"With the collaboration from Cambridge, I am hoping to engage frontline communities in Ghana and parts of Africa facing the impacts of climate change, and highlight African traditional conservational ideas within the communities that protect the environment and promote resilience".
I paced languidly across the street up the hill out of hunger. It was too early for breakfast when I left home so my muscles were probably wringing every grain of glycogen for endurance. I looked totally disinterested in surrounding activities—the boring traffic jam on the Achimota-Pokuase stretch that can easily put many a motorist to sleep, and of course, the showdown involving troskis at the ACP bus stop cluttering for passengers which is a frequent chaos.
My attention was however stolen from approximately 50 meters away; a long and powerful drilling equipment, manned by some Chinese people crushed the top soil besides the Sunkwa River. Leaving rock debris in its wake, the heavy duty machine grubbed into the bedrock and pulled up rock samples to the surface. Its operators looked on appeased at its strength and efficiency. I ogled, as the noise from the machine commensurate with its mammoth horse power pummeled my ear drums. It was my third time in Pokuase to meet my contact person called Jack.
After he welcomed me, I quizzed, “what are they doing with the machine?” He replied, “because of the highway under construction, the engineers want to know if the land is strong enough to hold the overpass”. My visit had coincided with construction work for the $84m three tier Pokuase Interchange jointly funded by the African Development Bank (AfDB) and the Government of Ghana (GoG) to be completed in April 2020. That Chinese workforce and tech are heavily involved in this project is an overwhelming glimpse of Beijing's ambitious 'Made in China 2025' programme that is heavily targeted by the Trump-led US administration, in what has now morphed into a Sino-US trade war.
|Artistic impression of the Pokuase Interchange. Credit: Citi Newsroom|
My interest in Pokuase however is two-fold; the Gua Koo forest reserve, a sacred groove that stretches eastwards towards Pokuase township before ACP junction, and the Sunkwa River which flows from the forest and serves the community and its environs. While the forest is under imminent threat, the destruction of the water body is looming. The unique and striking story of conservation behind the forest and the river is worth telling and listening. I am taking on this project as part of my partnership with the Cambridge Calimate Frontline Programme (CCFP) based in the University of Cambridge in the UK.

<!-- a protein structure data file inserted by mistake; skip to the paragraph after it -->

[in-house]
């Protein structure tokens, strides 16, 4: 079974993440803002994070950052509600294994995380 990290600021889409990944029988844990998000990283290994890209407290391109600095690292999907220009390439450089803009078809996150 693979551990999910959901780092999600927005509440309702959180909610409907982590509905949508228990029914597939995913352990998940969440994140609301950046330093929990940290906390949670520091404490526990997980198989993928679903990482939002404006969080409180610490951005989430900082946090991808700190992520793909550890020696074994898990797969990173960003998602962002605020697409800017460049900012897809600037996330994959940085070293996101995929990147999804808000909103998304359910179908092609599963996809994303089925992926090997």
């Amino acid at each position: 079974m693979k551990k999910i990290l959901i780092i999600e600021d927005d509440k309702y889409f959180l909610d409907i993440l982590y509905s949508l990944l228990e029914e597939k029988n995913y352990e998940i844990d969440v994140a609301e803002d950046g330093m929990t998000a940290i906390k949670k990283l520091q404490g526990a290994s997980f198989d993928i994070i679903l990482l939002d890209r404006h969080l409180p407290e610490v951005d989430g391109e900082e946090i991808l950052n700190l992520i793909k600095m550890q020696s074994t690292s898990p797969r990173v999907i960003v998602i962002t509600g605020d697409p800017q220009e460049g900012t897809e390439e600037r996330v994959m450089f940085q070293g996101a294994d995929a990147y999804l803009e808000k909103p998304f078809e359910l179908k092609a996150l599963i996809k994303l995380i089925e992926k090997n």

With the collaboration from Cambridge, I am hoping to engage frontline communities in Ghana and parts of Africa facing the impacts of climate change, and highlight African traditional conservation ideas within the communities that protect the environment and promote resilience. I am hoping to communicate conservation ideas rooted in African culture and value systems that are alien to Western thought.
I have spent the past 2 months working with a dedicated team of close friends and environmentalists to sample which community to engage and what story to tell first. With a long list of amazing places with incredible stories to tell, I shudder to say that Gua Koo and Sunkwa are just a fraction of undocumented cases. I will be keeping a diary of this journey and I hope that you will share the story as it is told.
My meeting with Jack today was successful. He led me to meet the Asafoatse of the area whose family is the custodian of Gua Koo. This will be followed by another meeting with the elders before our team can finally be granted access to conduct interviews and do a video recording. The broad grin of excitement worn on my face out of a successful meeting today was so real, like the whiffs of frying oil that greeted my nostrils with a tinge of déjà vu as I exited my host’s compound. Ah! The woman is frying my favorite spring rolls here!